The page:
Gently Guided Activity #2 Why not try turning yourself into a comic character? If you take a look at the first image that I posted from inside Understanding Comics by Scott McCloud, you’ll see a spectrum of comic faces, ranging from extremely detailed to more cartoon-like. You can choose to make yourself into any kind of comic character you’d like. Feel free to embellish, adding a little fantasy to the mix. Do you want your cartoon self to be just like you or would you prefer to have special powers or talents? Think about what you’d like to do before you get started. Once you have an idea, draw out your new cartoon self!
Gently Guided Activity #3 Once you’ve created a cartoon version of yourself, try coming up with a short story that involves your new character. Can you put your new character into a graphic novel or comic setting? Try using one of the following templates to draw a story in graphic format. If you don’t feel like using the cartoon version of yourself that you created above, feel free to come up with a completely new story and characters. Stick figures are OK! Draw whatever story comes to mind. If you’re too intimidated to write and draw your story, feel free to create a visual story without any words or a written story without any images…for now.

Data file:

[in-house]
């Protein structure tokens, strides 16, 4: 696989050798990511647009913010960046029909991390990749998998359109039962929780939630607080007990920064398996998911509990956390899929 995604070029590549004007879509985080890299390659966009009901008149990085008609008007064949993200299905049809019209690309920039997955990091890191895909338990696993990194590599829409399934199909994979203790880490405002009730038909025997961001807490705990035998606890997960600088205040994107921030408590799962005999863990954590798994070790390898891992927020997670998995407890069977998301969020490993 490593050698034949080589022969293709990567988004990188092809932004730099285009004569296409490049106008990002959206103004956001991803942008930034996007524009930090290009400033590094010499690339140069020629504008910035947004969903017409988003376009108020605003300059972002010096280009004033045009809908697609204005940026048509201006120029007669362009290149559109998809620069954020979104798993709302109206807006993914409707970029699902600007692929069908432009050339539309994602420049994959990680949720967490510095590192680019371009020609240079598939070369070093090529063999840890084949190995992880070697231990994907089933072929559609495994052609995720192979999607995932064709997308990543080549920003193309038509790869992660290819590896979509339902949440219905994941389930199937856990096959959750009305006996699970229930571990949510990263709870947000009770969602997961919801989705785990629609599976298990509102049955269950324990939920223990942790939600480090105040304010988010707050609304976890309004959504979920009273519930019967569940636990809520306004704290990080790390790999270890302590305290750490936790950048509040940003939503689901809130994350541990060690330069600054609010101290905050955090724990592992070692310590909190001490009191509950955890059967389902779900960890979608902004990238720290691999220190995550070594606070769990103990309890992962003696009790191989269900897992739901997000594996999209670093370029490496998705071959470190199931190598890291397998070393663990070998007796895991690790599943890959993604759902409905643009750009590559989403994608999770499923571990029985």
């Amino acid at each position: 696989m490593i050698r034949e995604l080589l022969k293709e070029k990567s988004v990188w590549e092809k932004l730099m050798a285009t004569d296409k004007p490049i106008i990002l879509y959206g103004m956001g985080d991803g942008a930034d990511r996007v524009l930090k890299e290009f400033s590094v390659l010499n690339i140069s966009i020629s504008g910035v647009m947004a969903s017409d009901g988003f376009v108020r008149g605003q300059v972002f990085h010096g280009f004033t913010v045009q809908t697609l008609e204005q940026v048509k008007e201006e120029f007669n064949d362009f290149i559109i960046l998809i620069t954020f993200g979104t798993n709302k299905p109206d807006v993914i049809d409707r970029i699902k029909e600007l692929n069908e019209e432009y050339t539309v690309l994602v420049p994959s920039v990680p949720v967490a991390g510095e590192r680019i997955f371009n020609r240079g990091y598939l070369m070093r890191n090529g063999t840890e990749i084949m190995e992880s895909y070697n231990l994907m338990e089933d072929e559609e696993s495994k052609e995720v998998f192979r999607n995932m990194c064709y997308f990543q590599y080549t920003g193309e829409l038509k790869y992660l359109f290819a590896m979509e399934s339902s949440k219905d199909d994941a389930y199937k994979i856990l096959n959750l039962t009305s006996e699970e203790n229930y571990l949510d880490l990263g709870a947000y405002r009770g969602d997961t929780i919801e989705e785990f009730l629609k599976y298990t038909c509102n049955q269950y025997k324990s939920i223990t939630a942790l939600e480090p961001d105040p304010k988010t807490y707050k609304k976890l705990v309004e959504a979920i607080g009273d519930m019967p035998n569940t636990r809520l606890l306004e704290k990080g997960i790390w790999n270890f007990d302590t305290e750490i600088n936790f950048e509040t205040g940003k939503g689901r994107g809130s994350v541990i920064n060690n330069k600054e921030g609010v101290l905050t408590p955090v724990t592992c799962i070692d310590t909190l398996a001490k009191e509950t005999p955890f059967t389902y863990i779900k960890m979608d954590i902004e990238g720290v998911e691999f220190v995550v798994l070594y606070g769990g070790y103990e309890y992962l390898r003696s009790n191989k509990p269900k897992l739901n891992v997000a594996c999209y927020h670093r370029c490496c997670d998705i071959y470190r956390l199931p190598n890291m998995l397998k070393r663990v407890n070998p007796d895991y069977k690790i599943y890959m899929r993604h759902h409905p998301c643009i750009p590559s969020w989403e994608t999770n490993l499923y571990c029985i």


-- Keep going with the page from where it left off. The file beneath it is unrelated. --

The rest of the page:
Gently Guided Activity #4 Graphic novels move in interesting ways through time. We can use different visuals to express the passage of time. Create a multi-panel comic. The first panel should take place in the past. The last panel should take place in the future. Use the middle few panels (however many you want) to show how we got from the beginning to the end. Play around with different ways of representing time. It doesn’t always have to be linear.
Use the templates that I’ve provided above or create your own with any variety of shapes and sizes to work with. Try your hand at telling a story by mixing your words and your images. If you really hate drawing, you can try using images that you photograph instead. Whatever approach you take, have some fun experimenting with this form of storytelling.
We are all storytellers. We just have to find the format that moves us.